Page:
1. “Ellar Coltrane Spent 12 Years Acting for Richard Linklater. Now What?” Boris Kachka chats with the star of Boyhood.
“Ellar’s boyhood bore little resemblance to Mason’s—his strikingly free-range adolescence was more of a millennial update on the Austin slacker archetype familiar from Linklater’s other movies—but young Ellar didn’t always distinguish between the set and the world. Only after seeing the movie did he realize that he’d watched one particularly exciting Astros game, complete with a serendipitous home run, not with his own dad but with Ethan Hawke. He also began to see how deeper currents in his own life were reflected in Mason’s—especially his own parents’ divorce and tensions with a stepfather. ’I don’t know how much I talked to Rick about that, but I’m sure he saw it,’ says Coltrane.”
2. “Margot, Not at the Wedding.” La Reine Margot recasts the 16th-century queen as a prisoner not of religion but of love—and class.
“In a Miramax memo dated 1992, when it seemed unlikely his 1994 movie, La Reine Margot (an adaptation of Alexandre Dumas’s 1845 novel), would ever be made because of its cost, Patrice Chereau writes, ’It will be anything, perhaps, but a period piece.’ The late director was not interested in papal pomp and circumstance or in reimagining the Louvre in its 16th-century glory; rather, he wanted to show how religious wars have long played out at home and how fraught as exemplar a titled woman’s sexuality is. Chereau’s chosen narrative—Margot’s dooming passion for a soldier on the opposing side, serving as either impetus or shield for her class transgression—could be applied to many other times, other places, far from the plague—ridden Parisian streets. We are familiar with the feminized burden of survival. We know, from West Side-type story after story, that no house can be built on such a divide. The aristocratic beauty loses her love, only to live out her new ideals solo; her formal marriage empty, her family morally corrupt. When you think of a brave king, you think of an army behind him. Not so his consort, if equally brave. Marguerite Duras gave, in The Lover, a perfect summation of the femme rebel: ’Alone, queen-like. Their disgrace is a matter of course.’”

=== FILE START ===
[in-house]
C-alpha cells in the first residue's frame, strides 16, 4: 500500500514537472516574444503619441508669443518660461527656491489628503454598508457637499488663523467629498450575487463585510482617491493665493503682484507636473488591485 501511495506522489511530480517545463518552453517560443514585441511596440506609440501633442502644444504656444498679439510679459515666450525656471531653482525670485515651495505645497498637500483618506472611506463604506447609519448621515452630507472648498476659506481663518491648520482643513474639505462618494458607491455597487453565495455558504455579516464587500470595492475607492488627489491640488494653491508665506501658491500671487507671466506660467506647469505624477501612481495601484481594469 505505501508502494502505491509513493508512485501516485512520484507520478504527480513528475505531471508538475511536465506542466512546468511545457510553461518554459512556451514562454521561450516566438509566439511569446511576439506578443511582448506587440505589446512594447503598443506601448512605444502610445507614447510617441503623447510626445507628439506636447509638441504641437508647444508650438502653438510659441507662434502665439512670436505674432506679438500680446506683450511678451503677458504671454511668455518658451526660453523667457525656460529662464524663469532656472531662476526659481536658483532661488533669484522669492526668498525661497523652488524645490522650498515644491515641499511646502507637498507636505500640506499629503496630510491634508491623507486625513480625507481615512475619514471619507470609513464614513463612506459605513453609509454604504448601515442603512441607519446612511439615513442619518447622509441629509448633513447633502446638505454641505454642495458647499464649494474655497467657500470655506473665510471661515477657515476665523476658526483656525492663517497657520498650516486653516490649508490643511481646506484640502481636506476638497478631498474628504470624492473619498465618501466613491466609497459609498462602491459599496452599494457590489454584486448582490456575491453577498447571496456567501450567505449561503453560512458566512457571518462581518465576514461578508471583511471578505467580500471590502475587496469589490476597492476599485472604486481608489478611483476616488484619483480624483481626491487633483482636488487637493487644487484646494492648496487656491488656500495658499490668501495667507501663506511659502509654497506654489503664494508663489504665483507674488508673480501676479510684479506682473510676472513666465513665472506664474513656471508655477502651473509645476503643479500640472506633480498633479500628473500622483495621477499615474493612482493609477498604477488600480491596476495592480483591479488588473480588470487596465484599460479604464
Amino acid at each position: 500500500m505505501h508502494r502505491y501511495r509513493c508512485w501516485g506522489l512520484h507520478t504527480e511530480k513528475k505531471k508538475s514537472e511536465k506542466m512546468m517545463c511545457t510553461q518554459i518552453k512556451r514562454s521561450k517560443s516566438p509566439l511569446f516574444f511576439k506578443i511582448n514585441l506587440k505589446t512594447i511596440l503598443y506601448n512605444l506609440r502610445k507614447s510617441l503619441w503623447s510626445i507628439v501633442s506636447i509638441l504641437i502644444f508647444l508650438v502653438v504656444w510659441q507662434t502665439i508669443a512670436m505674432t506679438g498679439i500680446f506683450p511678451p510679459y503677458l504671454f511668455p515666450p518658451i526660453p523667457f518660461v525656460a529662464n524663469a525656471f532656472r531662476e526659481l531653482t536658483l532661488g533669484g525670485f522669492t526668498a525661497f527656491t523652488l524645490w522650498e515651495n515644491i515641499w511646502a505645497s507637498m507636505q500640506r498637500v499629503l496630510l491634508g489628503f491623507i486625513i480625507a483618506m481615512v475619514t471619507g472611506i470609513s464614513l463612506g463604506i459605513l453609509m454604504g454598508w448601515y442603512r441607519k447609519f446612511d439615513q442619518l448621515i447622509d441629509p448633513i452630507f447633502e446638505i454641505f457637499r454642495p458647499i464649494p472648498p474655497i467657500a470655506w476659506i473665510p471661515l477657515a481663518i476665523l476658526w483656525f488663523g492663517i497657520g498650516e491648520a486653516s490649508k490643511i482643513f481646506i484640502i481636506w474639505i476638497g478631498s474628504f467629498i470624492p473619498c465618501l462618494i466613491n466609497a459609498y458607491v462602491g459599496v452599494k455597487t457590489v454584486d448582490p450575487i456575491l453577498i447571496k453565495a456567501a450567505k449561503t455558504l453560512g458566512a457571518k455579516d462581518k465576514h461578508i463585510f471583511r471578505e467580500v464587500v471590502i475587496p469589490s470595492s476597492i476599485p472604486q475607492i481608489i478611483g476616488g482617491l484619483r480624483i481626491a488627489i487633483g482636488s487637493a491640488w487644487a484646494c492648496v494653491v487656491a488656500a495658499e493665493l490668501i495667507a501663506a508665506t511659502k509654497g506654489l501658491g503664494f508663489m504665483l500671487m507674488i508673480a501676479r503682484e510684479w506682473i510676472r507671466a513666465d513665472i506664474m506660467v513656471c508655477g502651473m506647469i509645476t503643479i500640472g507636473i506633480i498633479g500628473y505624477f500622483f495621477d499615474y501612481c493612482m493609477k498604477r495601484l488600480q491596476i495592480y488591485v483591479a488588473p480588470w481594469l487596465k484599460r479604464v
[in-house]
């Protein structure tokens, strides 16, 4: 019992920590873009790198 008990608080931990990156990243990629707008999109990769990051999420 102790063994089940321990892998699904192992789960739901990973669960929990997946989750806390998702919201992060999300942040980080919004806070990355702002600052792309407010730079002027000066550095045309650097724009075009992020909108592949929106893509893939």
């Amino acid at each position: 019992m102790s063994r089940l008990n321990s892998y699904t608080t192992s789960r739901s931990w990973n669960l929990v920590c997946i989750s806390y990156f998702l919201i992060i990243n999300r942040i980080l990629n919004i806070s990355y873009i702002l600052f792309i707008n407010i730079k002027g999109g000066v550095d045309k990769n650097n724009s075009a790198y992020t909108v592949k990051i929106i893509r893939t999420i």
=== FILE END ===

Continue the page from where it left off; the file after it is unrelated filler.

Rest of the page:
3. “Vladimir Nabokov’s Unpublished Lolita Notes. Vice has the scoop.
“Every two weeks or so, Nabokov and Kubrick would meet to discuss the author’s progress, and Nabokov was bemused by the director’s increasing reticence: ’By midsummer,’ he recalled in his foreword, ’I did not feel quite sure whether Kubrick was serenely accepting whatever I did or silently rejecting everything.’ It’s possible the man was daunted by the sheer abundance of Nabokov’s imagination; in any event, when presented with a 400-page first draft, Kubrick was emboldened to point out that such a film would likely run almost seven hours: too long, even by art-house standards. Obligingly Nabokov cut his script to a more manageable length (’Prologue, 10 [minutes]; Act One, 40; Act Two, 30; Act Three, 50’), and Kubrick said it was fine. During their last meeting, on September 25, 1960, Kubrick showed Nabokov some photographs of the actress Sue Lyon—’a demure nymphet of fourteen or so,’ Nabokov observed, a little deploringly, though Kubrick assured him that she ’could be easily made to look younger and grubbier’ for the part of Lolita.”
4. “A century later, why does Chaplin still matter?” Ignatiy Vishnevetsky provides an answer.
“Chaplin was an unconventional perfectionist whose meticulousness was wholly focused on creating and sustaining an emotional pitch. The best example comes at the end of City Lights, a sublime shot/reverse shot that cuts back and forth between the flower girl and the Tramp. It’s a testament to what critic Dave Kehr once called Chaplin’s ability to turn ’fragments into emotional wholes.’ The scene is engrossing and deeply moving—and yet there’s zero continuity between the two angles. In the hands of most filmmakers, it would be disjointed, but the way in which Chaplin’s reaction—a slow, half-embarrassed smile, which he covers up with his hand—plays off of Cherrill’s creates a sense of emotional continuity that makes technical continuity irrelevant.”
5. “Lucky Punks.” Wesley Morris on Clint Eastwood’s flat, strange, but not totally unlikable Jersey Boys.
“Eastwood isn’t the first great American director to hit his head on a musical wall. Robert Altman made Popeye. John Huston made Annie. And Jersey Boys isn’t a movie that leaves you with the sense that Valli meant to Eastwood what, say, Charlie Parker did. Eastwood made Bird almost 26 years ago, when he was 58. The film didn’t work, but the atmosphere of jazz had gotten to him. He tried to get inside the music, the drug addiction, and Parker—too opaque a genius for easy entry—kindly spit Eastwood out. The movie was full of clichés, but you watch it convinced the man who made it had no idea that they were. As a director, it all seemed new to him—the stage sweats, the night sweats—and it both charged up his filmmaking and mellowed it out.”
Video of the Day: Robin Thicke wants Paula Patton back:
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